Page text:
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Compliance best practices = more lenders

By Glenice Wilder

GleniceWilderBlogI hear it all the time. “We don’t need to worry about compliance and those Consumer Finance Protection Bureau (CFPB) regulations. They’re focused on the automotive industry — not us.”

Powersports dealers may think they are insulated from these regulations – and to some degree they’re correct. But let’s look at the issue in a different light. Let’s think about compliance as a business opportunity rather than a business hindrance. Let’s think about compliance as a way to generate more business – both from lenders and consumers.

2016 has brought a flurry of activity from traditional automotive lenders looking into entering the powersports business. New lenders entering the market have found consumers eager to spend a little discretionary income on a delayed motorcycle purchase. Across the board, sales volume has been up in the first half of 2016 for both new and used bikes.

Lenders who were already servicing the powersports industry have seen their book expand significantly – both in terms of originations and total value. And powersports dealers have supported that growth by attaching valuable F&I products to these deals, boosting lender confidence.

But let’s not forget that the majority of lenders looking to expand in the powersports space also service the automotive space. Even if the powersports dealers are not factoring in compliance as a top priority – their lending partners are dealing with it on a daily basis. If we want more auto lenders to branch into the space, then we need to begin demonstrating compliance within the dealership. Having a compliance process will impress your lending partners and up your “good partner’ quotient.

As a powersports dealer, you can adopt a compliance mindset and gain more lender partners with a few, easy to implement steps:

Organize your deal documentation for a potential audit

Is your paperwork in order? Is every component of each deal contained in the correct file? Maintaining some good “housekeeping” practices shows that you are organized and thorough with each sale. Rather than cramming for an audit, conclude every day as if an audit were to occur tomorrow.

Put your procedures in writing

This step can pay-off in spades – not only within the F&I office – but in terms of training across the entire dealership. Putting your procedures in writing ensures that each deal is processed in the same fashion. And sharing these procedures with sales and service provides valuable training for new and existing employees.

Provide compliance-specific training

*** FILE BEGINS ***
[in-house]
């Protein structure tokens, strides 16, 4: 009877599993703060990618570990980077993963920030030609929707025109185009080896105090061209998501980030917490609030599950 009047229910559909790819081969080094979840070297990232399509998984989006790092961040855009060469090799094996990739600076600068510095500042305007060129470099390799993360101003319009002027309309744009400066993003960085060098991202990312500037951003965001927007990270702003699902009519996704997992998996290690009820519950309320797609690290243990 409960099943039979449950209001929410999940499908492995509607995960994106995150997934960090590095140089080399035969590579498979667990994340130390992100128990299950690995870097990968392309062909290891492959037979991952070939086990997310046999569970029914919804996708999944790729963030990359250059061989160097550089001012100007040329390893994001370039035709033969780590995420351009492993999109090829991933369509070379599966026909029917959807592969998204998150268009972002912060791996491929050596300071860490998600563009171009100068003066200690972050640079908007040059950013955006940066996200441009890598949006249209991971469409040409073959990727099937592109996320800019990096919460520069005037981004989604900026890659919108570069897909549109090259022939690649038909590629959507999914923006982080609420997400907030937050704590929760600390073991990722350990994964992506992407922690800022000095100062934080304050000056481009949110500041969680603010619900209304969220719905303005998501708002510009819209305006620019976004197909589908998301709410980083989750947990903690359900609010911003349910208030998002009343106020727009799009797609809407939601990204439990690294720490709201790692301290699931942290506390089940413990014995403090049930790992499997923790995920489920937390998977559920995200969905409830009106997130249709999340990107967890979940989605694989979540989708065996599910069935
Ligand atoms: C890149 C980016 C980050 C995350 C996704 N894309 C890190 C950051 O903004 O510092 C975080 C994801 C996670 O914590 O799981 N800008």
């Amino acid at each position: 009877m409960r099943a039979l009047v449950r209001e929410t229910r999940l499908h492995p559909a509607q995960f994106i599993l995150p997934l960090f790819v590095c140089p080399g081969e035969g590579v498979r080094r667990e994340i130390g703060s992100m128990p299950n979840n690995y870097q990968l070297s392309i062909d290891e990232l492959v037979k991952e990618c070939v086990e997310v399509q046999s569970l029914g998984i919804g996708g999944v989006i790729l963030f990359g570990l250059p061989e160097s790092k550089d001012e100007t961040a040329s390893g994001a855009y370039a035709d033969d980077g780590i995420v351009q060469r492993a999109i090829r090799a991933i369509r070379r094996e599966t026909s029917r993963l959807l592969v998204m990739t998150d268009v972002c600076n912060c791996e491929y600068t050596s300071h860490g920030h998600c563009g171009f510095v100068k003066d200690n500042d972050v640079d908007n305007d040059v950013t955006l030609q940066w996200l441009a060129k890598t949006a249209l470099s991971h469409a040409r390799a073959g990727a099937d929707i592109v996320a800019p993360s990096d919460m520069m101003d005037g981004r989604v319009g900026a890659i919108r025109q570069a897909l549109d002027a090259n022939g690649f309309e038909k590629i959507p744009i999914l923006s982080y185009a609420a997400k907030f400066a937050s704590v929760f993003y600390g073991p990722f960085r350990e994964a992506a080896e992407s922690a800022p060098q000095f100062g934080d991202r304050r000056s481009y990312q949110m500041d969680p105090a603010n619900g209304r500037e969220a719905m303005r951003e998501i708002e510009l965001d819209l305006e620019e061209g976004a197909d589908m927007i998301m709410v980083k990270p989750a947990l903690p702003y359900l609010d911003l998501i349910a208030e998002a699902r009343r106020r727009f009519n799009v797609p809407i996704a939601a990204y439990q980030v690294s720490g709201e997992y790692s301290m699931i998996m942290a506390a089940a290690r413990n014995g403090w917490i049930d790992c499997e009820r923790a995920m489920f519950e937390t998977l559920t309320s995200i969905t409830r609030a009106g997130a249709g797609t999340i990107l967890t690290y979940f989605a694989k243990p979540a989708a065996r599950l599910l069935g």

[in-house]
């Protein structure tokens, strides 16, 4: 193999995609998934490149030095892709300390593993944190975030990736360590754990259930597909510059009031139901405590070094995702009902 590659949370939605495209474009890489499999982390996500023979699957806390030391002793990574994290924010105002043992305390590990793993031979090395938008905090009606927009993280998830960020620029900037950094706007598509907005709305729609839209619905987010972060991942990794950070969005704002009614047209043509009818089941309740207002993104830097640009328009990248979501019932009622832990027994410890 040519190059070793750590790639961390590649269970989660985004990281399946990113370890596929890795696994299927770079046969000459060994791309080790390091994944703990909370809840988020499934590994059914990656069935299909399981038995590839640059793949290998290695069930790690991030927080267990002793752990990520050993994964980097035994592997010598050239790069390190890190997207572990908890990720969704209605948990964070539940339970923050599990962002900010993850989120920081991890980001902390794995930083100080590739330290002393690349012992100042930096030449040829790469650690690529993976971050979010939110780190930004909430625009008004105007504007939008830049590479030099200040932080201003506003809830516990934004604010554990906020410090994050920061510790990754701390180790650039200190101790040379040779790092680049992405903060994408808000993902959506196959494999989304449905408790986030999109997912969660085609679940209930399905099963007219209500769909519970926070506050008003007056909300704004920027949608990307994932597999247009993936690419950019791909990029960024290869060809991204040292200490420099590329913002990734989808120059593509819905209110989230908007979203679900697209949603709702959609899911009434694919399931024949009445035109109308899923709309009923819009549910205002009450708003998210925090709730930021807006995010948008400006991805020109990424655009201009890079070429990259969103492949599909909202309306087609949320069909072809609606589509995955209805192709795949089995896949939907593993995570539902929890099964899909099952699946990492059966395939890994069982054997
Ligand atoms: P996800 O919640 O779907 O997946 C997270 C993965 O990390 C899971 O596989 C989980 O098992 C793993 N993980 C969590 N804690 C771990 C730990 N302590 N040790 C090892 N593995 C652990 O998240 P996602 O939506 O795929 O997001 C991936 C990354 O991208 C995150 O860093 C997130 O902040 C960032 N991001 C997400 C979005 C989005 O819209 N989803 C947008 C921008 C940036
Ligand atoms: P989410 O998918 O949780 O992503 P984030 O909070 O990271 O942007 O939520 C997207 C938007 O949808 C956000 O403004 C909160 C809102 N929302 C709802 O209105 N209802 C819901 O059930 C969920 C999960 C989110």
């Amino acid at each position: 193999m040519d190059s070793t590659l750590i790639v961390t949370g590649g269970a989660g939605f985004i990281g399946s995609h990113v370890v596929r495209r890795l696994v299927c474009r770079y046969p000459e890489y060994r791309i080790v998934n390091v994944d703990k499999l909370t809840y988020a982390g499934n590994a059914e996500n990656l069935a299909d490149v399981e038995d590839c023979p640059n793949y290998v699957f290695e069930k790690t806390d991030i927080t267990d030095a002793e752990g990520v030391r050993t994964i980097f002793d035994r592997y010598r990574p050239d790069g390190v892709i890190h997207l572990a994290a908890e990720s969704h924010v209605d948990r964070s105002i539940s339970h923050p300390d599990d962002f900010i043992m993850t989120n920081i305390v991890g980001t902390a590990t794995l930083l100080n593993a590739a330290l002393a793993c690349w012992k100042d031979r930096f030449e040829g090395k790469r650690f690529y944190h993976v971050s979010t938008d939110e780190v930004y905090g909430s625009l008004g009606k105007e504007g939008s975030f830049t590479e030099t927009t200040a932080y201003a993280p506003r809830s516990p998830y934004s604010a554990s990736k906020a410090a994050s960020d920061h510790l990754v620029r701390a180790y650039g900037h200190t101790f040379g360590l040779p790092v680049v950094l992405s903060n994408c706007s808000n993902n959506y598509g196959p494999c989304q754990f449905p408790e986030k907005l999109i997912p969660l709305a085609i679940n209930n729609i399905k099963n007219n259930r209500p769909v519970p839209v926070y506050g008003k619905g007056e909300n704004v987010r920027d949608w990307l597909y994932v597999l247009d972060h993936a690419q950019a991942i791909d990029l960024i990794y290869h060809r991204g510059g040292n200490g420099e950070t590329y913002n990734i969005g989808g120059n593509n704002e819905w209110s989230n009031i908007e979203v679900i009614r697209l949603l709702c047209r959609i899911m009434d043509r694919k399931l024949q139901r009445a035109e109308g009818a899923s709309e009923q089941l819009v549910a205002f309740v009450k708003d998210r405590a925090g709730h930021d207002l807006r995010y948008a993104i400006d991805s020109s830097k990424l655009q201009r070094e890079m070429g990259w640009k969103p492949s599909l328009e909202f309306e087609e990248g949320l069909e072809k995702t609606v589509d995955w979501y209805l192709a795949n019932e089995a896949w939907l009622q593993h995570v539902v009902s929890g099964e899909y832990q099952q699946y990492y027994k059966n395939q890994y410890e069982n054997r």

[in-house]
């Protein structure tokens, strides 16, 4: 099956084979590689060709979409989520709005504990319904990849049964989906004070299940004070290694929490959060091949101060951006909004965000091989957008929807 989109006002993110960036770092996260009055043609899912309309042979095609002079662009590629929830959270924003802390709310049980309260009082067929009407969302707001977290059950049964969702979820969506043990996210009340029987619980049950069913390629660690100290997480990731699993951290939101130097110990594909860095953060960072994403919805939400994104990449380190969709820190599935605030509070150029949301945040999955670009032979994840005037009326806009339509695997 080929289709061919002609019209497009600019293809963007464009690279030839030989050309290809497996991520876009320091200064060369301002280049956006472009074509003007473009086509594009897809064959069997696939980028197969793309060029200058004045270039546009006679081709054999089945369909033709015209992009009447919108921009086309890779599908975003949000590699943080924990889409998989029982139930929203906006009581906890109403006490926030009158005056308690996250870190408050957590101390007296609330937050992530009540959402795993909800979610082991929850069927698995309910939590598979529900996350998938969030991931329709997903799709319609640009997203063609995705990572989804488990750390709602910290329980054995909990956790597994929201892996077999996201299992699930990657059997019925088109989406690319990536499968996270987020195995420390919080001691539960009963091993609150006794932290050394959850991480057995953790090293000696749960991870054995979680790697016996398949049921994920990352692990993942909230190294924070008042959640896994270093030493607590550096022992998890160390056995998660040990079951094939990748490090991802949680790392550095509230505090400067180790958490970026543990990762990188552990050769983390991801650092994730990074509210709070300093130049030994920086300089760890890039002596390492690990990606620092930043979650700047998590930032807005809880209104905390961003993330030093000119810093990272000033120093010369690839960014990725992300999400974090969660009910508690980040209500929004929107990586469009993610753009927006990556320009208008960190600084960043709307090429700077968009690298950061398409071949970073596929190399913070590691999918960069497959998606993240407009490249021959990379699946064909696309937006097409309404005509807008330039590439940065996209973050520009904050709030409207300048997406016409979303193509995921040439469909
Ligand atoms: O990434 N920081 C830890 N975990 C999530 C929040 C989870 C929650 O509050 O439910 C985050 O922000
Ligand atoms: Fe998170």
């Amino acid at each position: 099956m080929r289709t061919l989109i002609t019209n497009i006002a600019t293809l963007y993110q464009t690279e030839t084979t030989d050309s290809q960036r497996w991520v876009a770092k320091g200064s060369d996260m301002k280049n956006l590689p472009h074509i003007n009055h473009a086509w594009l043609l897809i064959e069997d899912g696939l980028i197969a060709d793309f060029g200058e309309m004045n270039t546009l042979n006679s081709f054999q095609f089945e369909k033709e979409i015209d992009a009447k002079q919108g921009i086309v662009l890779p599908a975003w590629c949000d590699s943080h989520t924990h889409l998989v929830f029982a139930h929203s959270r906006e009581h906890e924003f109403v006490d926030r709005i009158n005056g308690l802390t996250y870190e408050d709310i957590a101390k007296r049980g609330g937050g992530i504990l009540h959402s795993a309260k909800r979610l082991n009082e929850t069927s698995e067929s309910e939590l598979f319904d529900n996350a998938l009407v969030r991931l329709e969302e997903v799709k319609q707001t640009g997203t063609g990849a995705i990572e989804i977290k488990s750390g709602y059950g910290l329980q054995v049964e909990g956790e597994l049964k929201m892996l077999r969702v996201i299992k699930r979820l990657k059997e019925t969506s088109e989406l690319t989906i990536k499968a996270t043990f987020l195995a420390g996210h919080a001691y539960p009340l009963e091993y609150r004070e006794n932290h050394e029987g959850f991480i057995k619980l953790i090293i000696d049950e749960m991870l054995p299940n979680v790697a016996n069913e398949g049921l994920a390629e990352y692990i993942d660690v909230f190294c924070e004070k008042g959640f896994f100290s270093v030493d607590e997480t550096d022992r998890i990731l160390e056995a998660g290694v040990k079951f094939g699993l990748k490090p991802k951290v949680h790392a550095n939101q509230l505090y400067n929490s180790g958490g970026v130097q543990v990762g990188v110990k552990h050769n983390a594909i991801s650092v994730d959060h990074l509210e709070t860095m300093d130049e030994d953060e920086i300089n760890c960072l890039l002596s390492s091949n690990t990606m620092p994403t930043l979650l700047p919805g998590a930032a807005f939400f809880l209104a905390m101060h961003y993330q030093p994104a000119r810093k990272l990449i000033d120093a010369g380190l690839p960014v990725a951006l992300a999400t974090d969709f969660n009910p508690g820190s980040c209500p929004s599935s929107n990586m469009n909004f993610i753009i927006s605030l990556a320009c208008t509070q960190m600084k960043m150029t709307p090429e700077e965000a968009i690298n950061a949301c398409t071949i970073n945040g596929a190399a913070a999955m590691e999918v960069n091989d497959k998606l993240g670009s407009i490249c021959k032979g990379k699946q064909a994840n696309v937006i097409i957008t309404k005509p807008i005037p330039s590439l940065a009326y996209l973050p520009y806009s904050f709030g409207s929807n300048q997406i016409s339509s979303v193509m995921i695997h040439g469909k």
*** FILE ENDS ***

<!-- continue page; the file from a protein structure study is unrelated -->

Foster an environment of continuous education by providing compliance specific training throughout the dealership. Whether delivered in person or online, encourage your team mates to learn the ins and outs of compliance.

Designate a leader

Put into place a complaint management system that is “owned” by one person within the dealership. Empower that individual to audit and enforce the dealership procedures.

Talk the talk

As a dealer owner – or leader within the dealership - set the example by being the model for your team members to take compliance seriously. Be positive about compliance and how it can benefit your company.

And walk the walk

Take 5 minutes a day to walk through your dealership. Does it appear organized and well-run? Now, put yourself in a potential lender’s shoes and take that walk again. Does your dealership convey “partnership material”?

While we’ve talked a lot about how compliance can bring more lender business, compliance can also be a benefit with consumers. Position your dealership as a fair, organized compliant-focused business that treats all of its customers equally. Include language in the sales process that conveys this message. I bet that compliance will become a positive – not a negative – for your business.

Glenice Wilder is the vice president of Powersports for EFG Companies. A 33-year industry veteran, Glenice is responsible for growing and developing EFG’s action and powersports market channel. She combines her passion for motorcycles and her dedication to serving EFG’s customers to develop solutions that consistently exceed their expectations. Glenice acts as a strategic partner to assess her clients’ areas for improvement and how EFG can fill that role. She provides insight in how to increase productivity by pairing the right products within the right markets for the greatest return on investment.

One comment

  1. Excellent article! In order for the compliance program to work there has to be a dedicated compliance officer and regular training of staff members.

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